And so there will be some run into 2011 that will be positive. But what I expect will also be accelerating throughout 2011, so I think it will be a mix of those types of things. It is not like in 2011 we’ll begin to initiate a whole series of actions. We have been pretty much working on these things for some time.
I don’t know if that answers your question, but that’s the best way I could frame a response.
Justin Lake - UBS
Sure that’s helpful and you talked about the outlook for 2011. Did I miss hear you saying that you expect some reduction in operating earnings and EPS?
No, no, no, no. You clearly heard that, but basically that’s very much a response to expectation to what will happen with respect to care ratio of regulations and things like that.
Justin Lake - UBS
Got it, and is that regardless of how the federal taxes end up, whether they are in or out of the equation you expect that number?
I am not going to get into the details of that. When those regulations clarify we will really address this as fully comprehensively. Okay.
Your next question comes from the line of Charles Boorady with Credit Suisse.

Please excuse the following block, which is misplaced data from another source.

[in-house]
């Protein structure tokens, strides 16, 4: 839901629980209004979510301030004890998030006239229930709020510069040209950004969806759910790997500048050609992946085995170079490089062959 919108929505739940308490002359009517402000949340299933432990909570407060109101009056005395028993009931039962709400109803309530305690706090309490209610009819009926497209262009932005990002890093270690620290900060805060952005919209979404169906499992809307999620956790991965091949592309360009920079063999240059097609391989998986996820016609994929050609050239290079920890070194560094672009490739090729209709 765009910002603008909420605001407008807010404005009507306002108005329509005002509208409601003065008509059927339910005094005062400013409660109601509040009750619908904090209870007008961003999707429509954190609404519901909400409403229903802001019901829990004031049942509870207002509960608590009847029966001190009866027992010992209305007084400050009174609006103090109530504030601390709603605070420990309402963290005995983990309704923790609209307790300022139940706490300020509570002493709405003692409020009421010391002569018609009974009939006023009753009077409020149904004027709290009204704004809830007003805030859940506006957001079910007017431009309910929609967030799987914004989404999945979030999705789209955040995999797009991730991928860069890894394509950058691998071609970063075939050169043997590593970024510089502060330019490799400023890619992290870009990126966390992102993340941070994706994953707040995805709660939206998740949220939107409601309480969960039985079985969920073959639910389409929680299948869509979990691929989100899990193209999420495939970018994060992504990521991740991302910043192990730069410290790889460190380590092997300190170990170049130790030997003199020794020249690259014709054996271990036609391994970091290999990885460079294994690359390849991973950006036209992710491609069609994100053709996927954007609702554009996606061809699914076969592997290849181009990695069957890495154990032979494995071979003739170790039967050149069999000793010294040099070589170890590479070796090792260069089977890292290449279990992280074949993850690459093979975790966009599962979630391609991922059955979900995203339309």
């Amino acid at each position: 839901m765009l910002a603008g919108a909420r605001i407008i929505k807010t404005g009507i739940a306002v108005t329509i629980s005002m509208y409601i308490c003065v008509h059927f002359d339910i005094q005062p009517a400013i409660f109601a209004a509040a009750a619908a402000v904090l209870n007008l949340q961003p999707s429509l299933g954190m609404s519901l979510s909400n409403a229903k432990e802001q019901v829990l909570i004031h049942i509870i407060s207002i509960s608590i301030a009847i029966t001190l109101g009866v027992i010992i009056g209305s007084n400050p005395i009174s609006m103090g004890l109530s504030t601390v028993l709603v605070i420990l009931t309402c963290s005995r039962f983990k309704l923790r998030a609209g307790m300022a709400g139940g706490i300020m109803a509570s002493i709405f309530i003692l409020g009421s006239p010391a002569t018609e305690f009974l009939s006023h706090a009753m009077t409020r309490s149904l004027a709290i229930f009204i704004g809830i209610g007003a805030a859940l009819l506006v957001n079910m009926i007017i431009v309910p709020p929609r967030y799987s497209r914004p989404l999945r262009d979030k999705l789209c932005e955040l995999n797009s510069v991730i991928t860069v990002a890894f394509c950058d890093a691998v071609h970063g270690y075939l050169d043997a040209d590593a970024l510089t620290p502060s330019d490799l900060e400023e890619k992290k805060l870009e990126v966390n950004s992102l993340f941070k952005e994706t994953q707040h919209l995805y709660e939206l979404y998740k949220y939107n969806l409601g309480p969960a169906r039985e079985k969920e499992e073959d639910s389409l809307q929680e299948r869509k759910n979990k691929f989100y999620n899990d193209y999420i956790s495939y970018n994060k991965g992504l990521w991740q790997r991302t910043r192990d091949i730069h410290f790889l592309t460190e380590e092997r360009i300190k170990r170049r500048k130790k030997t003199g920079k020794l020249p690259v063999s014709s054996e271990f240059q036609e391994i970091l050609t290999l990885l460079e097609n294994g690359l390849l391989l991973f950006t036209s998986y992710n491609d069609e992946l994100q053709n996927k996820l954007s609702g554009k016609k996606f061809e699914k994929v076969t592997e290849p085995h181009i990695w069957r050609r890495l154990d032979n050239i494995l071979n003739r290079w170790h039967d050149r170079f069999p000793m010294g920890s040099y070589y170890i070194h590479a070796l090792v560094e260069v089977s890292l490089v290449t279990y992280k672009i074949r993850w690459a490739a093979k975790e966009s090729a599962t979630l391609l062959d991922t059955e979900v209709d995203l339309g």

Charles Boorady - Credit Suisse
Steve you talked about a few different related items today, the state budget outlook, the phasing out of FMAP and also the white paper that you put out last week with opportunist improved quality care and lower cost through better management of the dual eligibles. I wonder if you could just actually connect those three dots for us and give us the mosaic of what you think the opportunity set is for United in the state based and especially the dual populations and how should we think about the opportunity for top line growth from states moving more lives into managed care potentially offset by margin pressure as a result of state budget shortfalls. Are you trying to paint that positive story for us of growth or highlight a risk of margin contraction in that business in other words?